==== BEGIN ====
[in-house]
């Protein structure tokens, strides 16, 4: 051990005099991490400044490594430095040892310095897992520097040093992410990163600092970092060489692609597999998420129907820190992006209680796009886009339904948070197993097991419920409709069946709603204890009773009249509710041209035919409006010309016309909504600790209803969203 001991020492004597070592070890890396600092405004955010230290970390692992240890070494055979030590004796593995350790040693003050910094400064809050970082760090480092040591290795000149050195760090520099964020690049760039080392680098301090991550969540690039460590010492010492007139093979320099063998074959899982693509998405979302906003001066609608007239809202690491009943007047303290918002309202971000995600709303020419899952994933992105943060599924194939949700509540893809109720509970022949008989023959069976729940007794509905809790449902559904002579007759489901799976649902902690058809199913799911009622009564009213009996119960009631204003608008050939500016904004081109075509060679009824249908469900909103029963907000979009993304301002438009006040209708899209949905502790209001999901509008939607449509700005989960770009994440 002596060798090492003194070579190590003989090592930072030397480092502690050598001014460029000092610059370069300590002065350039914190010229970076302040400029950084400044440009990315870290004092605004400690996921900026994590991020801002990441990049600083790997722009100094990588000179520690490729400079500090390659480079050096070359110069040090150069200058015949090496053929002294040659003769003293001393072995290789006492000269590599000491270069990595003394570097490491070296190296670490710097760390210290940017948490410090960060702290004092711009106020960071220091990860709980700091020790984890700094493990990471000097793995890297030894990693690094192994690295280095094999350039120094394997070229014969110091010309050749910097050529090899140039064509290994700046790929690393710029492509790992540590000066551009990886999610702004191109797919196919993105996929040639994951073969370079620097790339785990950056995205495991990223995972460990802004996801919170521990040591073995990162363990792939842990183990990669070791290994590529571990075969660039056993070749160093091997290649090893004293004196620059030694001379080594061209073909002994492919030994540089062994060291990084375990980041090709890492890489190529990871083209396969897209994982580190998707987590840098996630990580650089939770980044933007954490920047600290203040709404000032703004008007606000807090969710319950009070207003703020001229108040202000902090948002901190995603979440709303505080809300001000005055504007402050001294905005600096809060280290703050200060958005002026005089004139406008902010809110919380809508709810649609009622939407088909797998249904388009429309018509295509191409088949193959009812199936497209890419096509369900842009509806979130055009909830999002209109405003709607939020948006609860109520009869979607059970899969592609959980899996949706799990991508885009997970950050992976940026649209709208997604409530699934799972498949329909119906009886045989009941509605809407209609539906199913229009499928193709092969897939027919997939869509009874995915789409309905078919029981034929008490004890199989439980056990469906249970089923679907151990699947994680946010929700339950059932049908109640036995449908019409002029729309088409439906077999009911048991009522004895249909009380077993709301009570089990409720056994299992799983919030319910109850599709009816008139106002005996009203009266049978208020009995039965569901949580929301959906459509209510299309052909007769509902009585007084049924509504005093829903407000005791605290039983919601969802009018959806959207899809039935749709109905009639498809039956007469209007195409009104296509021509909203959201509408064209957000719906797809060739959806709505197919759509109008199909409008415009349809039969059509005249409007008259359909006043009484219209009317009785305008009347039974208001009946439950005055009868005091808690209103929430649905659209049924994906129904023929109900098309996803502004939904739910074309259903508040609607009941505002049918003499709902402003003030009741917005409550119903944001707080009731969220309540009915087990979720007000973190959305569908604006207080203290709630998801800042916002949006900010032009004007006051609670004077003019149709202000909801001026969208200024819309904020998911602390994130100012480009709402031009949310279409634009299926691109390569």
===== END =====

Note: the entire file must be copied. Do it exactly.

[in-house]
């Protein structure tokens, strides 16, 4: 051990005099991490400044490594430095040892310095897992520097040093992410990163600092970092060489692609597999998420129907820190992006209680796009886009339904948070197993097991419920409709069946709603204890009773009249509710041209035919409006010309016309909504600790209803969203 001991020492004597070592070890890396600092405004955010230290970390692992240890070494055979030590004796593995350790040693003050910094400064809050970082760090480092040591290795000149050195760090520099964020690049760039080392680098301090991550969540690039460590010492010492007139093979320099063998074959899982693509998405979302906003001066609608007239809202690491009943007047303290918002309202971000995600709303020419899952994933992105943060599924194939949700509540893809109720509970022949008989023959069976729940007794509905809790449902559904002579007759489901799976649902902690058809199913799911009622009564009213009996119960009631204003608008050939500016904004081109075509060679009824249908469900909103029963907000979009993304301002438009006040209708899209949905502790209001999901509008939607449509700005989960770009994440 002596060798090492003194070579190590003989090592930072030397480092502690050598001014460029000092610059370069300590002065350039914190010229970076302040400029950084400044440009990315870290004092605004400690996921900026994590991020801002990441990049600083790997722009100094990588000179520690490729400079500090390659480079050096070359110069040090150069200058015949090496053929002294040659003769003293001393072995290789006492000269590599000491270069990595003394570097490491070296190296670490710097760390210290940017948490410090960060702290004092711009106020960071220091990860709980700091020790984890700094493990990471000097793995890297030894990693690094192994690295280095094999350039120094394997070229014969110091010309050749910097050529090899140039064509290994700046790929690393710029492509790992540590000066551009990886999610702004191109797919196919993105996929040639994951073969370079620097790339785990950056995205495991990223995972460990802004996801919170521990040591073995990162363990792939842990183990990669070791290994590529571990075969660039056993070749160093091997290649090893004293004196620059030694001379080594061209073909002994492919030994540089062994060291990084375990980041090709890492890489190529990871083209396969897209994982580190998707987590840098996630990580650089939770980044933007954490920047600290203040709404000032703004008007606000807090969710319950009070207003703020001229108040202000902090948002901190995603979440709303505080809300001000005055504007402050001294905005600096809060280290703050200060958005002026005089004139406008902010809110919380809508709810649609009622939407088909797998249904388009429309018509295509191409088949193959009812199936497209890419096509369900842009509806979130055009909830999002209109405003709607939020948006609860109520009869979607059970899969592609959980899996949706799990991508885009997970950050992976940026649209709208997604409530699934799972498949329909119906009886045989009941509605809407209609539906199913229009499928193709092969897939027919997939869509009874995915789409309905078919029981034929008490004890199989439980056990469906249970089923679907151990699947994680946010929700339950059932049908109640036995449908019409002029729309088409439906077999009911048991009522004895249909009380077993709301009570089990409720056994299992799983919030319910109850599709009816008139106002005996009203009266049978208020009995039965569901949580929301959906459509209510299309052909007769509902009585007084049924509504005093829903407000005791605290039983919601969802009018959806959207899809039935749709109905009639498809039956007469209007195409009104296509021509909203959201509408064209957000719906797809060739959806709505197919759509109008199909409008415009349809039969059509005249409007008259359909006043009484219209009317009785305008009347039974208001009946439950005055009868005091808690209103929430649905659209049924994906129904023929109900098309996803502004939904739910074309259903508040609607009941505002049918003499709902402003003030009741917005409550119903944001707080009731969220309540009915087990979720007000973190959305569908604006207080203290709630998801800042916002949006900010032009004007006051609670004077003019149709202000909801001026969208200024819309904020998911602390994130100012480009709402031009949310279409634009299926691109390569």